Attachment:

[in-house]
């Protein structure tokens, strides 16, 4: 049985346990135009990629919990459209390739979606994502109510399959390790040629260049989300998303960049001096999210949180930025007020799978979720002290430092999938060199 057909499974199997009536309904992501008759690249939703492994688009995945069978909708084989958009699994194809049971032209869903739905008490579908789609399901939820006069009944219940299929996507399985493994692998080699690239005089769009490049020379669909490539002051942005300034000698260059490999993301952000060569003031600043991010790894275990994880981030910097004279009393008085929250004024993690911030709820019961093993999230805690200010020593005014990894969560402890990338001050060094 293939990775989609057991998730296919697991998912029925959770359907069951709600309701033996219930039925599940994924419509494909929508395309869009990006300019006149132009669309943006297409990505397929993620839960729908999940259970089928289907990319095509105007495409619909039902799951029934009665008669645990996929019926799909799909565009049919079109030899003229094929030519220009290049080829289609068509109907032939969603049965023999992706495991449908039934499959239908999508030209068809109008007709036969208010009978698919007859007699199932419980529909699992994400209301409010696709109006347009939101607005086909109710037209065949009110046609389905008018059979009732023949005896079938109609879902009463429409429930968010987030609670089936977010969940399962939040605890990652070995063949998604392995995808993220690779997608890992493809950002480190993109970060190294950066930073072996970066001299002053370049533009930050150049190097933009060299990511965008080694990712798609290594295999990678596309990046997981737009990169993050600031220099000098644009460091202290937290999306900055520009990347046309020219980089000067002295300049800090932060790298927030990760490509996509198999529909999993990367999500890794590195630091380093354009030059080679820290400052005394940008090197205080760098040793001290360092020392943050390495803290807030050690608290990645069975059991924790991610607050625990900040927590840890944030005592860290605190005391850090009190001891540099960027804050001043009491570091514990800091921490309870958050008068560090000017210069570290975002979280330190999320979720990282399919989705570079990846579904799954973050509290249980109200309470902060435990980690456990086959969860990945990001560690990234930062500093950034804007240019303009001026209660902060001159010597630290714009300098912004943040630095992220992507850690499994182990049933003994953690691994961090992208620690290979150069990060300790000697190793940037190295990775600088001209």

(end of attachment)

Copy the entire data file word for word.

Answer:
[in-house]
């Protein structure tokens, strides 16, 4: 049985346990135009990629919990459209390739979606994502109510399959390790040629260049989300998303960049001096999210949180930025007020799978979720002290430092999938060199 057909499974199997009536309904992501008759690249939703492994688009995945069978909708084989958009699994194809049971032209869903739905008490579908789609399901939820006069009944219940299929996507399985493994692998080699690239005089769009490049020379669909490539002051942005300034000698260059490999993301952000060569003031600043991010790894275990994880981030910097004279009393008085929250004024993690911030709820019961093993999230805690200010020593005014990894969560402890990338001050060094 293939990775989609057991998730296919697991998912029925959770359907069951709600309701033996219930039925599940994924419509494909929508395309869009990006300019006149132009669309943006297409990505397929993620839960729908999940259970089928289907990319095509105007495409619909039902799951029934009665008669645990996929019926799909799909565009049919079109030899003229094929030519220009290049080829289609068509109907032939969603049965023999992706495991449908039934499959239908999508030209068809109008007709036969208010009978698919007859007699199932419980529909699992994400209301409010696709109006347009939101607005086909109710037209065949009110046609389905008018059979009732023949005896079938109609879902009463429409429930968010987030609670089936977010969940399962939040605890990652070995063949998604392995995808993220690779997608890992493809950002480190993109970060190294950066930073072996970066001299002053370049533009930050150049190097933009060299990511965008080694990712798609290594295999990678596309990046997981737009990169993050600031220099000098644009460091202290937290999306900055520009990347046309020219980089000067002295300049800090932060790298927030990760490509996509198999529909999993990367999500890794590195630091380093354009030059080679820290400052005394940008090197205080760098040793001290360092020392943050390495803290807030050690608290990645069975059991924790991610607050625990900040927590840890944030005592860290605190005391850090009190001891540099960027804050001043009491570091514990800091921490309870958050008068560090000017210069570290975002979280330190999320979720990282399919989705570079990846579904799954973050509290249980109200309470902060435990980690456990086959969860990945990001560690990234930062500093950034804007240019303009001026209660902060001159010597630290714009300098912004943040630095992220992507850690499994182990049933003994953690691994961090992208620690290979150069990060300790000697190793940037190295990775600088001209």